In addition to thinking through how to integrate family, friends and charitable causes into their wealth planning, wealthy families also need to consider the timing of these decisions. For example, they may want to consider allowing children flexibility to spend time away from the family business or philanthropy in order to gain broader experience, giving them a chance to develop and explore their own goals and interests. “To be successful as a family, you need to allow family members to flourish, mature and develop through life-cycle stages in an appropriate way,” says Mr. Stewart. “The best legacy is going to be one where everybody is helped to navigate the developmental stage appropriate for them and where no one is forced into making decisions or taking on roles that are inappropriate for their stage in life.”

Chart 8 - Use of money by age category

The three models of legacy planning

In general, there are three main models in which wealthy families approach legacy. In the first scenario, the family is very conservative and fears that wealth will spoil its recipients and will not be protected appropriately. “This leads families to set up restrictive trusts and then drip-feed it to the beneficiaries without ever giving them full control of it,” says Mr. Stewart, observing that this model remains common in Asia, where many families are conservative and traditional. “When you consider the impact of this model from a qualitative perspective, it is not a very healthy model.”

In the second model, the family takes a view that inherited wealth is bad for the recipients, so they decide that the bulk of it should go to philanthropy, leaving the children to earn and make their own wealth. “The best advice in this scenario is to communicate your decision to your family as early as possible so they can understand it and plan their own lives appropriately,” says Mr. Stewart.

In the third model, the family takes the view that descendants should receive the wealth, but only in the context of a robust education and governance framework. “This is the idea that, through thoughtful and wise giving of wealth, families can educate their children to use wealth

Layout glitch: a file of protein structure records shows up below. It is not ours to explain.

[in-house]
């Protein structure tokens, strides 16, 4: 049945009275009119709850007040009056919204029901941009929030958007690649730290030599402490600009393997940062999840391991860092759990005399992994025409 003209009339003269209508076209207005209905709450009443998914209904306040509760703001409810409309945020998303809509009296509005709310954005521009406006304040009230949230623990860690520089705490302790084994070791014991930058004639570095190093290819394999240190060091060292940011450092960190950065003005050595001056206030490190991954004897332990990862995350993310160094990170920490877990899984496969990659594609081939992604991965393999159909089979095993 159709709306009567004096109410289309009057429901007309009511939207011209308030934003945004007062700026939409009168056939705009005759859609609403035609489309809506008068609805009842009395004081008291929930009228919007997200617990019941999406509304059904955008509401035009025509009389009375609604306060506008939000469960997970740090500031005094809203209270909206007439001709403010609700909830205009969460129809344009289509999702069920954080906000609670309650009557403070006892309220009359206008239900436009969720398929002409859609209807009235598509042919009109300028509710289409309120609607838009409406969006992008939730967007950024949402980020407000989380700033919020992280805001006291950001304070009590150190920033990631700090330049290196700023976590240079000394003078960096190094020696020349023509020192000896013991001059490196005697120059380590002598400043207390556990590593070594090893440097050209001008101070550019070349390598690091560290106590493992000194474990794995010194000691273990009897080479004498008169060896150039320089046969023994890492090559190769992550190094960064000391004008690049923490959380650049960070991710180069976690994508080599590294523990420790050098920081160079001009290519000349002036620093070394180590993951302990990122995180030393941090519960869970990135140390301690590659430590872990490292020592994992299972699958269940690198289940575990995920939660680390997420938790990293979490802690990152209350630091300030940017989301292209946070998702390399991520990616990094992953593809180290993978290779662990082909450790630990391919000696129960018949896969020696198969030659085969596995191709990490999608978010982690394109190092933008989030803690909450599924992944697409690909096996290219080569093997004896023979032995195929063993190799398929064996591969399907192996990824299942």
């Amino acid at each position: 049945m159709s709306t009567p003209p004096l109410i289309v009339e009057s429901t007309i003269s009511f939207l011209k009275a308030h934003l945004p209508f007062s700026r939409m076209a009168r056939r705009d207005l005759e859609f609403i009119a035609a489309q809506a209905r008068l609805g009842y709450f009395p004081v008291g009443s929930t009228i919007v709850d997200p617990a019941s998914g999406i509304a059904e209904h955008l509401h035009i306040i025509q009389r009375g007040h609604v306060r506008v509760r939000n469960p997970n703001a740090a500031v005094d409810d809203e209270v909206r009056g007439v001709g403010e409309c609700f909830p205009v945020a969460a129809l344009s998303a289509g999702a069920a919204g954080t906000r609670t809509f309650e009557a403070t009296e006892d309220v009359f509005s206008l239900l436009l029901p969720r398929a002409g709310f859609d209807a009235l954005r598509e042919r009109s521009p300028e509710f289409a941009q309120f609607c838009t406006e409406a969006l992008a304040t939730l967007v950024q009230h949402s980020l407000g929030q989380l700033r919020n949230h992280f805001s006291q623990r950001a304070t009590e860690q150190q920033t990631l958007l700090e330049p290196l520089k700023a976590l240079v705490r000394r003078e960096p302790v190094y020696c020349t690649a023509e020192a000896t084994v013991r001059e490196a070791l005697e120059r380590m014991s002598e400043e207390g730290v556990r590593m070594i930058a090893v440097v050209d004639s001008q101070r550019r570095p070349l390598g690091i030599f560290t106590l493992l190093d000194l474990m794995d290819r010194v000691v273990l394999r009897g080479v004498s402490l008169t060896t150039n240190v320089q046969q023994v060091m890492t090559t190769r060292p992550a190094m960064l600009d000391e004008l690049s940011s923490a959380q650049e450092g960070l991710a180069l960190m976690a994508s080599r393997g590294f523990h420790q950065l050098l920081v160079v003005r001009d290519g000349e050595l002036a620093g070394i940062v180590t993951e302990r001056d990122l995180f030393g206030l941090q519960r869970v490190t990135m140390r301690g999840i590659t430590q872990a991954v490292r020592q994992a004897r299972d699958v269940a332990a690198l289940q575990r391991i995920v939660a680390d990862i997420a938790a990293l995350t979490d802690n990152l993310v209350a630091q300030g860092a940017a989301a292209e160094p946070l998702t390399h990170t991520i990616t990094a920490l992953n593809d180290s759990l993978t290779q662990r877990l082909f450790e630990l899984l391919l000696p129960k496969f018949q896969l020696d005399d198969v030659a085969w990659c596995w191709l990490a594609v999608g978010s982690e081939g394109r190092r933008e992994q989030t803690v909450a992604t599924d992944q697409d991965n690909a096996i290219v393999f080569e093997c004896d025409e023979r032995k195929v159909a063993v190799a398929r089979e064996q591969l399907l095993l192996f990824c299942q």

wisely and take full control of it once they are mature enough, without being afraid that they will somehow waste it all,” says Mr. Stewart. “The best advice in this scenario is to find a way to institutionalise the provision of qualitative advice to help your family members should they need it.”

Christopher Johnson, Head of Wealth Advisory, U.S. at Barclays, notes that a growing number of wealthy families are establishing incentive trusts as a way of adding conditions around trusts. Under this approach, families provide money for descendants but in a way that ensures they meet certain goals in life that the family considers important. The trust may stipulate, for example, that the recipients must complete college, attain certain grades, get a job or spend some time working in philanthropy before receiving their inheritance. “Incentive trusts can be a useful way of ensuring that wealthy children live up to the values of the family and do not expect unconditional access to wealth,” he says.

The legacy lifecycle

In our research, we can categorise respondents into one of four “personality types” that reflect the general approaches that wealthy individuals adopt when building a legacy for their wealth.